On Saturday, my friend and I made our way to March For Our Lives by taking the D.C. Metro to L’Enfant Plaza.
Among our fellow riders was a little boy and his mom. The boy wore knitted mitten toppers with large blue eyes. Shy, he asked his mom, “What’s a plaza?”
At the rally, we wedged between a group of students who took a bus down from Boston and a gaggle of middle and high school girls with their moms who drove nine hours from Kalamazoo, Michigan.
A yoga teacher. A high school social studies teacher from Long Island. A stay-at-home mom. A woman who told me she lived here and enough was enough. Behind me I heard a voice say, “This traffic is worse than the 405.” A fellow Angeleno thought the people traffic rivaled rush hour.
The Kids, They Were Incredibly Serious
I saw as many gray hairs as braces at March For Our Lives. And, yes, there were proud smiles and a bunch of defiant waving of signs and crowd rousing chants like “Vote them out!”
But what most stood out to me was the serious looks on the kids’ faces, the occasional tear that escaped, the way the kids near me looked down at their tennis shoes as they shuffled on the ground. I studied the faces of two African-American girls who sat on a curb across from the Newseum and listened to speaker Mya Middleton from Chicago recount her experience with a gunman in a Chicago convenience store:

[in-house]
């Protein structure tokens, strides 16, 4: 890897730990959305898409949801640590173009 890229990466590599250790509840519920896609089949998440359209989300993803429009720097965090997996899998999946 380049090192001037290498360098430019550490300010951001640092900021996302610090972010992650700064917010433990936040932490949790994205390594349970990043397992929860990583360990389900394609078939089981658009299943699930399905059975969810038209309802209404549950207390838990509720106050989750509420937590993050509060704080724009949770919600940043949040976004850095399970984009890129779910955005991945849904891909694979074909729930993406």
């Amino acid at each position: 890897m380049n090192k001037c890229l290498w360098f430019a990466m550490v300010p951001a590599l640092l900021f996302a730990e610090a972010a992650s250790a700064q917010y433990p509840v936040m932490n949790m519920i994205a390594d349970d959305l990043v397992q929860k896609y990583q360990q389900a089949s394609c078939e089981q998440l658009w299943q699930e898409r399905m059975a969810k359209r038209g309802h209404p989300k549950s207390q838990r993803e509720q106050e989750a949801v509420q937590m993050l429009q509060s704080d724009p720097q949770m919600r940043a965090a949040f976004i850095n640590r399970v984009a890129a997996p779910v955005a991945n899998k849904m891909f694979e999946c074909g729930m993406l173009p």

“He pulls out this silver pistol and points it in my face and said these words that to this day haunt me and give me nightmares. He said, ‘If you say anything, I will find you.’ And yet I’m still saying something today.”
The crowd may have cheered, but these teens listened intently, kept their eyes on a patch of melting snow where a couple of toddlers played.
The march was incredibly real, the speakers incredibly articulate and aware, the message incredibly inclusive. And the desperate chant “We Want Change” stuck in my ears and might always be there. The kids, they were incredibly serious.
Later that afternoon I left D.C. in my rental car. I switched on the radio hoping to hear recaps of the march.
Instead, I landed on a conservative talk radio show where the host and a caller were—shockingly—discussing “problems” with today’s youth: They’ve been raised on video games, iPhones, social media, with single parents, they have no work ethic or moral compass, yada yada yada.
Immediately I realized that if I heard this discussion a few months ago I may not have agreed, but it wouldn’t have seemed utterly tone deaf and absolutely appalling. This is real change. This I know happened for certain on Saturday. A generation earned respect. What are we going to call them? The Far-Better-Than-Us Gen? Smart Gen?
I switched the radio channel, felt across the seat for my sunglasses, and recalled the voice of Parkland student speaker Cameron Kasky.
“I see a bright, new future.”